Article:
While it may be trivial to some, the issue of dysfunctional credit cards can spell disaster for those who rely on online services to make a living. Some Lebanese have been complaining about their credit cards being unexplainably declined.
Lebanese banks imposed monthly limits on online credit card transactions long before July.
The news is that some banks are now removing the online capabilities of credit cards, rendering their holders unable to pay for their online subscriptions and services.
In some instances, the cards are being completely canceled.
Echoing the many complaints that recently surfaced on social media, a web developer told Annahar that he has recently been struggling to renew the cloud, web hosting, and email subscriptions that he needs to continue working.
This problem is shared by many other customers whose ability to conduct cross-border transactions through credit cards was stripped away from them by their banks, or extremely limited to insufficient monthly quotas.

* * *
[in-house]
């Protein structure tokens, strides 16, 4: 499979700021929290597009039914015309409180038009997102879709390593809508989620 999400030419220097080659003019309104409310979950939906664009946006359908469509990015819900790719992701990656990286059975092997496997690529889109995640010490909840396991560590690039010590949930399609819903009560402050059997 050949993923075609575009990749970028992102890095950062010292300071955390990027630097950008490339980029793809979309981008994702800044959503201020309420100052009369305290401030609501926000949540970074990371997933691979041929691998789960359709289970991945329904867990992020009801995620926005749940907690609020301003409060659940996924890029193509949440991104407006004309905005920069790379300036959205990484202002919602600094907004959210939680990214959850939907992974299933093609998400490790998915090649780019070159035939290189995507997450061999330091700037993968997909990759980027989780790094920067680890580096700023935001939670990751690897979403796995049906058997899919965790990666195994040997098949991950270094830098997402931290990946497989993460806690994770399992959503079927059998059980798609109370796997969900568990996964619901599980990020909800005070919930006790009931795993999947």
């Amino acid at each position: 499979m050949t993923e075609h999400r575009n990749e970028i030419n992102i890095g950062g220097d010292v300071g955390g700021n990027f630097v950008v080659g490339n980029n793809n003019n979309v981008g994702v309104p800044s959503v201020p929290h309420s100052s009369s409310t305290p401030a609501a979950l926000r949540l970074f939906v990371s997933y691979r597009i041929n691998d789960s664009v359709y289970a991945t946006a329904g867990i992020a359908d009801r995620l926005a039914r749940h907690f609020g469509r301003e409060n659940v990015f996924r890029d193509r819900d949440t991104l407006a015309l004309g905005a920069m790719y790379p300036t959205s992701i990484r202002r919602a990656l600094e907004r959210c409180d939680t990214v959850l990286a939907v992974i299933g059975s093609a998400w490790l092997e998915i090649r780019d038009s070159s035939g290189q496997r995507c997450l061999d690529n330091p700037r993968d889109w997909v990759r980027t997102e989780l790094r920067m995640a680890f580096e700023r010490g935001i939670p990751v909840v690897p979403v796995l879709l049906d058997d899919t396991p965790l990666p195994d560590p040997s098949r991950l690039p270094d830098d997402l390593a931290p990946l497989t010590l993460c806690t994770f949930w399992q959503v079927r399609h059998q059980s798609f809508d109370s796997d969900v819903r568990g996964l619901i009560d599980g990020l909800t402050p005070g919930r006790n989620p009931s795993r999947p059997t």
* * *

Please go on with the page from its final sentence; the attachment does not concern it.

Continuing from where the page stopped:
Several banks have recognized this issue and are now offering a new internet card that requires “fresh money” to make online payments. Obviously, the problem with this is acquiring said fresh money.
To do so, one has to buy dollars from the market at the blazing exchange rates that are constantly on the rise and use them to refill the card.
As a result, something as simple and relatively cheap as a Netflix subscription, which under normal circumstances would cost, for the “premium” plan, around 24,000 LBP, will become much more costly.
Now, for instance, for those who have to buy dollars to keep their subscription going, the cheapest “basic” Netflix plan can cost more than 80,000 LBP, subject to inflate according to the value of the Lebanese pound.